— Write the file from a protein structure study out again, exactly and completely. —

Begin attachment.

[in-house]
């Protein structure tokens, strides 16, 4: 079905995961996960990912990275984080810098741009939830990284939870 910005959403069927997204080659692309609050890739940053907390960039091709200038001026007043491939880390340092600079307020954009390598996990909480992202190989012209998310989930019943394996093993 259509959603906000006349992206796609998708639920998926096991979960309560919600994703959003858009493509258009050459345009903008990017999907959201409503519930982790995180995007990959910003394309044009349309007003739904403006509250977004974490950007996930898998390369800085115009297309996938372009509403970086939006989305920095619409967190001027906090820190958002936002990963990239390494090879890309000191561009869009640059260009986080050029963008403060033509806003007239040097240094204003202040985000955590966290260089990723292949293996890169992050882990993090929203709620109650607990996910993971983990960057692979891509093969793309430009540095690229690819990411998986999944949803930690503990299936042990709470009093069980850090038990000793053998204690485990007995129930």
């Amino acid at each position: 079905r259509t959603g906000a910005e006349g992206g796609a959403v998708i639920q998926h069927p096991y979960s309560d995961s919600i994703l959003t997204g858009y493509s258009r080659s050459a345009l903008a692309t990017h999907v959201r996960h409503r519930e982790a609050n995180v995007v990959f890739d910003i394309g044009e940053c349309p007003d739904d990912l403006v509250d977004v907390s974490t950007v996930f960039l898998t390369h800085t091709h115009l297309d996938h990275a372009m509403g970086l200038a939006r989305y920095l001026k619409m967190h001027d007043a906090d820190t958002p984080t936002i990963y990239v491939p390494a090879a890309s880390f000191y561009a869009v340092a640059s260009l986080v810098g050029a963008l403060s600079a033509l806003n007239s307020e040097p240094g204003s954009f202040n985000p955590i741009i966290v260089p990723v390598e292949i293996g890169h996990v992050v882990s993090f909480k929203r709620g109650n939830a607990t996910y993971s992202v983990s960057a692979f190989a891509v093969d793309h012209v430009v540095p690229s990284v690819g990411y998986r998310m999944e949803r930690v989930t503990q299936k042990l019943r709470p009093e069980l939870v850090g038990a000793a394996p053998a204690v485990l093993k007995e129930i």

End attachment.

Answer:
[in-house]
């Protein structure tokens, strides 16, 4: 079905995961996960990912990275984080810098741009939830990284939870 910005959403069927997204080659692309609050890739940053907390960039091709200038001026007043491939880390340092600079307020954009390598996990909480992202190989012209998310989930019943394996093993 259509959603906000006349992206796609998708639920998926096991979960309560919600994703959003858009493509258009050459345009903008990017999907959201409503519930982790995180995007990959910003394309044009349309007003739904403006509250977004974490950007996930898998390369800085115009297309996938372009509403970086939006989305920095619409967190001027906090820190958002936002990963990239390494090879890309000191561009869009640059260009986080050029963008403060033509806003007239040097240094204003202040985000955590966290260089990723292949293996890169992050882990993090929203709620109650607990996910993971983990960057692979891509093969793309430009540095690229690819990411998986999944949803930690503990299936042990709470009093069980850090038990000793053998204690485990007995129930």
């Amino acid at each position: 079905r259509t959603g906000a910005e006349g992206g796609a959403v998708i639920q998926h069927p096991y979960s309560d995961s919600i994703l959003t997204g858009y493509s258009r080659s050459a345009l903008a692309t990017h999907v959201r996960h409503r519930e982790a609050n995180v995007v990959f890739d910003i394309g044009e940053c349309p007003d739904d990912l403006v509250d977004v907390s974490t950007v996930f960039l898998t390369h800085t091709h115009l297309d996938h990275a372009m509403g970086l200038a939006r989305y920095l001026k619409m967190h001027d007043a906090d820190t958002p984080t936002i990963y990239v491939p390494a090879a890309s880390f000191y561009a869009v340092a640059s260009l986080v810098g050029a963008l403060s600079a033509l806003n007239s307020e040097p240094g204003s954009f202040n985000p955590i741009i966290v260089p990723v390598e292949i293996g890169h996990v992050v882990s993090f909480k929203r709620g109650n939830a607990t996910y993971s992202v983990s960057a692979f190989a891509v093969d793309h012209v430009v540095p690229s990284v690819g990411y998986r998310m999944e949803r930690v989930t503990q299936k042990l019943r709470p009093e069980l939870v850090g038990a000793a394996p053998a204690v485990l093993k007995e129930i």